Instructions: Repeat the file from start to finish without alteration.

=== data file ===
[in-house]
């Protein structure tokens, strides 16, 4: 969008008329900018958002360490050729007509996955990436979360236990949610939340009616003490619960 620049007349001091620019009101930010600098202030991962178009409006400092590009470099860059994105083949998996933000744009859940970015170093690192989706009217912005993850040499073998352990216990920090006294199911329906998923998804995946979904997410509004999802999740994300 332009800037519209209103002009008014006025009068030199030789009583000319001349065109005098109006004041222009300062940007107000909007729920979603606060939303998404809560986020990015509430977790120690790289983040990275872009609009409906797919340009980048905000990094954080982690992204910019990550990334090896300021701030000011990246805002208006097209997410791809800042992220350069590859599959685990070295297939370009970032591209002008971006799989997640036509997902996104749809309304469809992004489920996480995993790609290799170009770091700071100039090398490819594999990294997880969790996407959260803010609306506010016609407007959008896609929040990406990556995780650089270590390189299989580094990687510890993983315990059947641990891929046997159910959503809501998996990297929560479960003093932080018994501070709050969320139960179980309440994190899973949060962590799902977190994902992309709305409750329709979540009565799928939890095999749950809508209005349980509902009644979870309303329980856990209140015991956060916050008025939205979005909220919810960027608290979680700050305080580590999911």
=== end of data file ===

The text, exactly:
[in-house]
């Protein structure tokens, strides 16, 4: 969008008329900018958002360490050729007509996955990436979360236990949610939340009616003490619960 620049007349001091620019009101930010600098202030991962178009409006400092590009470099860059994105083949998996933000744009859940970015170093690192989706009217912005993850040499073998352990216990920090006294199911329906998923998804995946979904997410509004999802999740994300 332009800037519209209103002009008014006025009068030199030789009583000319001349065109005098109006004041222009300062940007107000909007729920979603606060939303998404809560986020990015509430977790120690790289983040990275872009609009409906797919340009980048905000990094954080982690992204910019990550990334090896300021701030000011990246805002208006097209997410791809800042992220350069590859599959685990070295297939370009970032591209002008971006799989997640036509997902996104749809309304469809992004489920996480995993790609290799170009770091700071100039090398490819594999990294997880969790996407959260803010609306506010016609407007959008896609929040990406990556995780650089270590390189299989580094990687510890993983315990059947641990891929046997159910959503809501998996990297929560479960003093932080018994501070709050969320139960179980309440994190899973949060962590799902977190994902992309709305409750329709979540009565799928939890095999749950809508209005349980509902009644979870309303329980856990209140015991956060916050008025939205979005909220919810960027608290979680700050305080580590999911």